Wyoming Republicans Outraged at Idea of Banning Child Marriage While Moving Full Steam Ahead With ‘Don’t Say Gay’ Bill
The priorities are just ... WHAT?
Content warning for child abuse, anti-LGBTQ+ discrimination, eating disorders.
When is the last time anyone asked Wyoming Republicans if they are okay? Because their behavior in the state legislature recently has reached some serious levels of depravity. There are two particular bills you’ll want to know about in Wyoming right now and the GOP’s position on each is just so backward it’s nauseating.
One bill seeks to limit child marriages by making it illegal to wed under the age of 16 in the state, even with parental permission. And a group of Republicans is lobbying against this bill, saying it limits rights given by the state constitution. But to who? Not the child getting married, certainly. More likely the bill limits the rights of the parent or religious leader coercing or forcing the child.
“Parental approval can often be synonymous with parental coercion—especially in the case of an unexpected pregnancy, financial instability or other situations that might influence a parent’s decision,” according to a 2021 UNICEF policy brief. “In all scenarios, child marriage limits the rights of a child and deprives them of the opportunity to control their future.”
The second bill is Wyoming’s version of the wildly regressive “don’t say gay” law, which would ban educators from discussing and teaching sexual orientation and gender identity in schools, specifically in kindergarten through third-grade classrooms. And guess which way state Republicans are leaning? Yes, they are pushing hard for the ban.
The Wyoming GOP’s priorities are just so off-target it’s astounding. They think discussing anything about LGBTQ people is dangerous, sexually profane, and will corrupt their youth. But they are perfectly willing to marry off a 14-year-old child to the 40-year-old man who impregnated her so he can avoid rape charges. That’s a hypothetical they came up with to defend their side here, by the way.
The underage marriage bill would still allow marriage for 16 and 17-year-olds to take place, with permission from a guardian. Currently, people under 16 can marry in Wyoming, but they need permission from a judge. This bill would ban that practice, and dissolve existing marriages with at least one party under 16. And some Republicans are losing their damn minds.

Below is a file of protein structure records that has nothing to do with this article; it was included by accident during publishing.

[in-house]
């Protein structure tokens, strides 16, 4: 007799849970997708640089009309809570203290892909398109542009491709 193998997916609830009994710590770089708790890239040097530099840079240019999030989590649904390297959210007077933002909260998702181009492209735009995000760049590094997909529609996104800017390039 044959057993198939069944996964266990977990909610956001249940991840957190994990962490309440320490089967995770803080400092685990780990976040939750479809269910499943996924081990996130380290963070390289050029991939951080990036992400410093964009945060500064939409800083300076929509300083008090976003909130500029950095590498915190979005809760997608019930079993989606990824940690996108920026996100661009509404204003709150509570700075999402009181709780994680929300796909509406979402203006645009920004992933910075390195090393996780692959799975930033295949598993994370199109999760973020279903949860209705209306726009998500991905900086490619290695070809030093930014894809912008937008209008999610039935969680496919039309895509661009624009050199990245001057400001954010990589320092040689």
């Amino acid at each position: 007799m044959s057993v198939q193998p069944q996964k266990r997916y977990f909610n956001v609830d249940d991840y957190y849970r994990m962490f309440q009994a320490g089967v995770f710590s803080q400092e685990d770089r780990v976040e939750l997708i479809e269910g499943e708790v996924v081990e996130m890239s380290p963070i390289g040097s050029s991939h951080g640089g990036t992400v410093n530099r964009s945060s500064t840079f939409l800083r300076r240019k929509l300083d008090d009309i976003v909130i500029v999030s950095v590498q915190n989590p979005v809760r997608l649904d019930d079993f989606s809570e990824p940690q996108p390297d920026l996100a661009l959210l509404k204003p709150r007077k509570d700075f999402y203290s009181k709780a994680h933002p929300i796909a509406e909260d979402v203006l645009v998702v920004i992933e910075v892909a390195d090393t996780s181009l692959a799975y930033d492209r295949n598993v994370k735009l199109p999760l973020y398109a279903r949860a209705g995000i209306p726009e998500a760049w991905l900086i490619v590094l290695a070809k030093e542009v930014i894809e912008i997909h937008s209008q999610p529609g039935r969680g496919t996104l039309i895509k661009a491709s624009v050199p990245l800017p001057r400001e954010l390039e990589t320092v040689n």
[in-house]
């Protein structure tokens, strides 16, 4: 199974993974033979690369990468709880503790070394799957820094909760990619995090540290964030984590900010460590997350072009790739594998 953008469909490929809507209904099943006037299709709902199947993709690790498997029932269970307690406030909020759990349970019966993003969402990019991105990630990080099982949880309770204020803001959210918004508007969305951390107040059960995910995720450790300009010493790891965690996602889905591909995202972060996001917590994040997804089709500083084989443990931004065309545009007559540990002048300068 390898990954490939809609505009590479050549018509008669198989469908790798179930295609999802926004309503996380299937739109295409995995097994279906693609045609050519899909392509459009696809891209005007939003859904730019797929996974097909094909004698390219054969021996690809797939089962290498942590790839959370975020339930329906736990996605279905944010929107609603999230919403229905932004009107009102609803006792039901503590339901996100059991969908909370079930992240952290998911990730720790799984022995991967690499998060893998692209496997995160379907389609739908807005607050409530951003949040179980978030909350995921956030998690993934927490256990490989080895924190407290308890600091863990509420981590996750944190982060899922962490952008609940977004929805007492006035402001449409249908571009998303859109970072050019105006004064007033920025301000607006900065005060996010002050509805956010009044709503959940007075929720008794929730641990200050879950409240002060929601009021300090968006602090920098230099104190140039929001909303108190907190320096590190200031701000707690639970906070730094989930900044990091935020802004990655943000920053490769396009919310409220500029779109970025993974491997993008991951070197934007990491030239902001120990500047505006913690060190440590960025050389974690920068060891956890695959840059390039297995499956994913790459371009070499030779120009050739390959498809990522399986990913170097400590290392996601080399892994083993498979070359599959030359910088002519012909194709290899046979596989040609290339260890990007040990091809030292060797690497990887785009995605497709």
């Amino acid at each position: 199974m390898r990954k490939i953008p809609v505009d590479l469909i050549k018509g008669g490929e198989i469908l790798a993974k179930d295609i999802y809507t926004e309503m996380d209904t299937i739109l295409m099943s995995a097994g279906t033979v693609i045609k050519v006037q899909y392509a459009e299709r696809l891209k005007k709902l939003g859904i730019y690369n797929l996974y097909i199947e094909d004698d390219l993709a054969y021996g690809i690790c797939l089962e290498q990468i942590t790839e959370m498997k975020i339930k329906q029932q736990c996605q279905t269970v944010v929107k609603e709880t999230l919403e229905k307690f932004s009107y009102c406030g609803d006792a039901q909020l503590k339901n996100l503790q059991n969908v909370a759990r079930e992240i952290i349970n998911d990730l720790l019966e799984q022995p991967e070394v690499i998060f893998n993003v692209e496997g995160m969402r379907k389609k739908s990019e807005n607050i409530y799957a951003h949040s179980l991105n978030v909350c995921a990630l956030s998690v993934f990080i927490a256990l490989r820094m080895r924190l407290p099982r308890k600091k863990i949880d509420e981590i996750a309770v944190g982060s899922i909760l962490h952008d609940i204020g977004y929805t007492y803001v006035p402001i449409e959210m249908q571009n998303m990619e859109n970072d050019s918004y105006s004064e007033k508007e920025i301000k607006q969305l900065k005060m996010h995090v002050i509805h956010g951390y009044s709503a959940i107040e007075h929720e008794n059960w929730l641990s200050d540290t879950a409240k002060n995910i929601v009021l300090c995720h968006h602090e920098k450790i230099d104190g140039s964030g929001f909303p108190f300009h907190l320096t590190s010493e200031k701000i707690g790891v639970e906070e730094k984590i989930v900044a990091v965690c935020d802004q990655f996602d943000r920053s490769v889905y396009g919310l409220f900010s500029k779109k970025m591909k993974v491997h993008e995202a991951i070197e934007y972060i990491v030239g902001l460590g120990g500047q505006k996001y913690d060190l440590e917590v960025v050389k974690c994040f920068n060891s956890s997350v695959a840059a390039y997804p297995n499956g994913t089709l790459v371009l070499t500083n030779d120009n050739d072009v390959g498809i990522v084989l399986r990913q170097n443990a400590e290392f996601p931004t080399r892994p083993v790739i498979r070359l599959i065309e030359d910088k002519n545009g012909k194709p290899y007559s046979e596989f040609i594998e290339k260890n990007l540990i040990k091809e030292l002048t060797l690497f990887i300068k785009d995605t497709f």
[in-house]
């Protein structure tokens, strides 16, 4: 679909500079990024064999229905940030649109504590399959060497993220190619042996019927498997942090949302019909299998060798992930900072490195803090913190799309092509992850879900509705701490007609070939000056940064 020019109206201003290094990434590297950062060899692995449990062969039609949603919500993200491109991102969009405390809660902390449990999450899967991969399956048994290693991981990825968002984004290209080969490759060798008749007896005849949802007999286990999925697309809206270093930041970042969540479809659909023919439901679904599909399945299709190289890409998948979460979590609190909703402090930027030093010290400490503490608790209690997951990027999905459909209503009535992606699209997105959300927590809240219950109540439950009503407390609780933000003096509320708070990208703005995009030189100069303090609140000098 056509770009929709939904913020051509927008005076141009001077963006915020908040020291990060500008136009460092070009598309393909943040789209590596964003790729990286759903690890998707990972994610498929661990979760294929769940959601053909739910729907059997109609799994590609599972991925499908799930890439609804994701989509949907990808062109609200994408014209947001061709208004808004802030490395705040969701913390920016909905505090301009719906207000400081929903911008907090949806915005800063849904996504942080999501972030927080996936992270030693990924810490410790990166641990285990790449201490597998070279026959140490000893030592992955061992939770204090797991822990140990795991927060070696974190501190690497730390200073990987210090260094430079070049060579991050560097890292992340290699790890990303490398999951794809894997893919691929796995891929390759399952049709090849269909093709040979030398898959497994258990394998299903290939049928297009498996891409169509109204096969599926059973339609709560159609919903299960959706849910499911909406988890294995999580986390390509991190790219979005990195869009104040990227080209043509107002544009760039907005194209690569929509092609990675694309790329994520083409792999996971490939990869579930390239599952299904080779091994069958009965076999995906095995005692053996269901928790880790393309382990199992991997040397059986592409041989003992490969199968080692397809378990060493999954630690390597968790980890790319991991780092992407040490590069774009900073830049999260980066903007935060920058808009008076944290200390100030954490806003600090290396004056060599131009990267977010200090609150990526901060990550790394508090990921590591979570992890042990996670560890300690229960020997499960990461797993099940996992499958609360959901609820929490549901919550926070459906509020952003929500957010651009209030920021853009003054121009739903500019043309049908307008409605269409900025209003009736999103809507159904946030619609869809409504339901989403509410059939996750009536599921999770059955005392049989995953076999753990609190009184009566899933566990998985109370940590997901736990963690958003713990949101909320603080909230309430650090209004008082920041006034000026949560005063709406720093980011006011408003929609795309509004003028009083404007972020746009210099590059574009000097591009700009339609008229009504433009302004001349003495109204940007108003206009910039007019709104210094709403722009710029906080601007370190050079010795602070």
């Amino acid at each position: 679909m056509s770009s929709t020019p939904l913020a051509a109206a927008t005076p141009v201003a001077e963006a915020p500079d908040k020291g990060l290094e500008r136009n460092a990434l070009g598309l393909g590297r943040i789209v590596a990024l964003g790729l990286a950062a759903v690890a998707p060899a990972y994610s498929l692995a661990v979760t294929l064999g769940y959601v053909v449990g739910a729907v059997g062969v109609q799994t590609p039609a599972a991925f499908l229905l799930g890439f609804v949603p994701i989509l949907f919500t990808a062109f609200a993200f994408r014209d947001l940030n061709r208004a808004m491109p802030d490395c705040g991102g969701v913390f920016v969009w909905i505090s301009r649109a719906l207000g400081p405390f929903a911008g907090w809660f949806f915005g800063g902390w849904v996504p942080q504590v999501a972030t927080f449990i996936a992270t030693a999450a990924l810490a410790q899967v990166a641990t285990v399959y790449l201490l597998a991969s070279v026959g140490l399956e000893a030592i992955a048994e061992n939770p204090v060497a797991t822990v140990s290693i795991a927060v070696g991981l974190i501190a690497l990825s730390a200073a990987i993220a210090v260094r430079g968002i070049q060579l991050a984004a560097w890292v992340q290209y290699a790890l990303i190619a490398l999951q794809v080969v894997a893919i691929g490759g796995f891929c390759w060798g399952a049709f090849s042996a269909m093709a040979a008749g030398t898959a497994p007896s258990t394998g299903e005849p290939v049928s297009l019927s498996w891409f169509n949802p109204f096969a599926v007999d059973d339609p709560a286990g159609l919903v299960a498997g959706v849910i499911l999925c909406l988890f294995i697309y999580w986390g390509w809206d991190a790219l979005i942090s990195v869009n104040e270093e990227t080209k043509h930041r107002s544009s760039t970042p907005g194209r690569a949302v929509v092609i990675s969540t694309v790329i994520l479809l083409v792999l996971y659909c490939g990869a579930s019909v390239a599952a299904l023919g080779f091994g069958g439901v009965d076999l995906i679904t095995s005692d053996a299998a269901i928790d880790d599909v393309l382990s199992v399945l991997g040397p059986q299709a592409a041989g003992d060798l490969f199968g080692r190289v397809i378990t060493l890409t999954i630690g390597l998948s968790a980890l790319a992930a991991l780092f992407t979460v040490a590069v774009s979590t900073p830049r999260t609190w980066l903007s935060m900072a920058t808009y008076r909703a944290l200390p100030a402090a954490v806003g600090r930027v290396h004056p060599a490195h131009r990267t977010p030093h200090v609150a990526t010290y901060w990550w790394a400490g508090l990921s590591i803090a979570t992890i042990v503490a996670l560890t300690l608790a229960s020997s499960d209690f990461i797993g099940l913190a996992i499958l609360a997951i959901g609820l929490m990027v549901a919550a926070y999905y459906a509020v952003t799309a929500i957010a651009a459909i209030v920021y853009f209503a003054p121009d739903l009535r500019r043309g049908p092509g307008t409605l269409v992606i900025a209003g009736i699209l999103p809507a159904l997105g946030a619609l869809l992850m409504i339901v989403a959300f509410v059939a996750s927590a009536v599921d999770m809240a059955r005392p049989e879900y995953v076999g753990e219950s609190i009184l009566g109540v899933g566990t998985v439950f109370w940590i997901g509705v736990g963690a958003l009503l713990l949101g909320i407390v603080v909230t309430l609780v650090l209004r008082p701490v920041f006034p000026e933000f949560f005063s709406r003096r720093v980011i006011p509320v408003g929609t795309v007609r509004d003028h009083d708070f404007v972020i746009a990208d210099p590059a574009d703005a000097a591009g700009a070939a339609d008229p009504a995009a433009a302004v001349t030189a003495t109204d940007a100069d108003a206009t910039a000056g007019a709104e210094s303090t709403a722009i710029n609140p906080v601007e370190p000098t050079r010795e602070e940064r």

Once the bill passed its initial senate reading (it needs to go through multiple reads), a group of state Republicans sent out an “action alert” letter to members containing arguments against the bill from Capitol Watch for Wyoming Families, an anti-abortion and pro-“traditional marriage” special interest group.
Capitol Watch argues that the bill would stop a pregnant child from living with the boy or man who impregnated her and takes away parents’ rights. And heck, in some cases child marriage is only prudent, right? “For minors to whom God has given a child, states should allow for the best interest of that child,” their analysis of the bill reads. “Since there can be no hard and fast rule to balance the best interest of the child and the best interest of the adolescent, states should not preempt the parent’s responsibility to take the prudent path.” Why does their analysis sound like child abuse?
By the same token, the bill banning gender and sexuality education in schools could also amount to the legally sanctioned harming of kids. The bill includes a strange provision allowing parents to “withhold consent or decline any specific health care service,” which could have consequences for student health.
Tate Mullen from the Wyoming Education Association opposes the bill and argued to the senate that the state of Wyoming has an abnormally high youth suicide rate. “We know that our LGBTQ plus students are disproportionately at risk for depression and suicide attempts because of the stigmatization that is out there,” he said. “This bill addresses their identity and does exactly those things.”
But Mullen’s testimony failed to move the Republican party, and the bill advanced in the senate, with support on the senate floor from speakers like Laramie County Moms for Liberty Vice-Chair Erin Waszkiewicz, who compared being transgender to having an eating disorder. “If a child is showing signs of bulimia, no one would ever encourage that child to continue to throw up their food and teach them how to hide it from their parents,” Waszkiewicz argued. “Yet, this is exactly what’s happening with gender ideology. Therapists, counselors, and doctors are using affirmative care instead of trying to find the root of the issue.”
The juxtaposition of these two bills—both of which Republicans argue are related to morality—and the arguments we’ve seen from the GOP’s side make me feel less and less hopeful that we can achieve political peace any time soon. How can we “reach across the aisle” when this is what’s on the other side?
(featured image: Joe Raedle/Getty Images)
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